“We have 22 years of data showing the summer snapshot in this area that’s changing really rapidly,” says Oscar Schofield, an oceanographer at Rutgers University. “If we go to disaster scenario, where the whole season is lost, we’ll have a gap. The whole point of a time series is to have continuous data so that you can talk about the trends in the system. So that would be tragic.” Hugh Ducklow directs the long-term ecological research project at Palmer: “Once it’s gone, it’s never coming back—we lose this data forever,” he says. “Because of the nature of our work, where we’re analyzing long time series of data, as soon as you start getting breaks, some of the analyses become impossible. A lot of the scientific value of the past 22 years can be damaged by a single missed year.”

Scientists at Palmer have been meticulously studying the Antarctic marine ecosystem—including all of the life in it, from microbes to penguins—every year since 1990. As a result, they’ve found themselves in the hot seat of climate change. The mid-winter air temperature along the West Antarctic Peninsula, where Palmer is located, has increased by 11 degrees Fahrenheit over the past 50 years—five times the global average. Scientists have also documented stronger surface winds, cloudier skies, more snowfall, less ice, and warmer ocean water. Understanding the significance of these changes in Antarctica, where the ecosystem is relatively uncomplicated, could help tease out effects to other areas of the globe.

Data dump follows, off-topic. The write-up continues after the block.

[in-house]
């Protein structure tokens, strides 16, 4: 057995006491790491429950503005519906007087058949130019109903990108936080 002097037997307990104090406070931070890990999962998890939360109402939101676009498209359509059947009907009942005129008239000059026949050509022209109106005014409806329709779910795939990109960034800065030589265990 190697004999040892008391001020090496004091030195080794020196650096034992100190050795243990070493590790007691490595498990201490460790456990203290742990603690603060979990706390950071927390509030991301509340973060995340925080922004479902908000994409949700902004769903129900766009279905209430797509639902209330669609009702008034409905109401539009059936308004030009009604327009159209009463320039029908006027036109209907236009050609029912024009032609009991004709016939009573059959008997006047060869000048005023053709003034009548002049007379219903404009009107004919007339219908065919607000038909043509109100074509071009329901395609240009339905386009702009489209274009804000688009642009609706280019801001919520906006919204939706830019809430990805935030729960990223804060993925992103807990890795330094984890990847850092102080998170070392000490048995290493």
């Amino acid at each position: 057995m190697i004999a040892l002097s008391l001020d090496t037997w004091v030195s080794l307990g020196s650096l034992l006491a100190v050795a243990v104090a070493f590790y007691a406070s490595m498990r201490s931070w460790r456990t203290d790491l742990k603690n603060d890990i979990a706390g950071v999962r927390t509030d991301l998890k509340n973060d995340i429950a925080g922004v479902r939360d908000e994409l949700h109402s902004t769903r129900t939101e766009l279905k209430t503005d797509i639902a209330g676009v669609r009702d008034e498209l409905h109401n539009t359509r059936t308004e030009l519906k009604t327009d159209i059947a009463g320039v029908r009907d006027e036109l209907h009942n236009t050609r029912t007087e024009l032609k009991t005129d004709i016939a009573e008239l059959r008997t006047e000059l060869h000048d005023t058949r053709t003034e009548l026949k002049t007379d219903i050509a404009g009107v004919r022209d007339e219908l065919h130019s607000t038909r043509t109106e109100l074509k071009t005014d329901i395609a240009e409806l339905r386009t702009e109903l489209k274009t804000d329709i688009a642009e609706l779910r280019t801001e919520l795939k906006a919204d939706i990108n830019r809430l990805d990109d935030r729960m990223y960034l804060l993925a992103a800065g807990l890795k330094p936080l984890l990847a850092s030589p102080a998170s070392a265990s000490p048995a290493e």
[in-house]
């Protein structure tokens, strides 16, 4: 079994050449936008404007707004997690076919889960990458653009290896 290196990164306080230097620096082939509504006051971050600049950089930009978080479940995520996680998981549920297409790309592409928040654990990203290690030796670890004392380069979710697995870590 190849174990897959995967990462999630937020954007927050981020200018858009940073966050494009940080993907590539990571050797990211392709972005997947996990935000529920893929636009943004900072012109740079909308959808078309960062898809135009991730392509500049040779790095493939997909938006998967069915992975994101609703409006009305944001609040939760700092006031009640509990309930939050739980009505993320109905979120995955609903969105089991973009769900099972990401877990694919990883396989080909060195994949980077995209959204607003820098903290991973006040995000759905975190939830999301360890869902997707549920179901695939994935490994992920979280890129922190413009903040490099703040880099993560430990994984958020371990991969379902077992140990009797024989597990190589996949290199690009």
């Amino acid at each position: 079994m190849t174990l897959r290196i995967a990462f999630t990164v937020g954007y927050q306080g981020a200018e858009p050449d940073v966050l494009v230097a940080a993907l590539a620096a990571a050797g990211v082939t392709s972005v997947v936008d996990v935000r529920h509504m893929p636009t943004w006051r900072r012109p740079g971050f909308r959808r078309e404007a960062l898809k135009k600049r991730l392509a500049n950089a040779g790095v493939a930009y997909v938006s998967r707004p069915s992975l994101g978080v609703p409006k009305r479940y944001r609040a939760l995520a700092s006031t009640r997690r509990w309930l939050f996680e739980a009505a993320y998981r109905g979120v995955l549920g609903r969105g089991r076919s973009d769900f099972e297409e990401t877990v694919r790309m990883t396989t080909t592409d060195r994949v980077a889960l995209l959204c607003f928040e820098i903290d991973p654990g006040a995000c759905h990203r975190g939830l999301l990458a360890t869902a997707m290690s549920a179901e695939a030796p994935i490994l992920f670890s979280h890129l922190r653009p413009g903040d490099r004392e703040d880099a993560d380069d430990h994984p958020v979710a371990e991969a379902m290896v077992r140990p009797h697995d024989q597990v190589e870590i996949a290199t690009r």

In Punta Arenas, Chile, Vivancos, a recent graduate of Columbia University, boarded the Laurence M. Gould, an icebreaker that would take him and others across the Drake Passage and to the National Science Foundation’s Palmer Station.

“The trip across was incredible,” Vivancos wrote in an email. “The wind howls incessantly, the huge waves crash against the side of the ship rocking it back and forth.”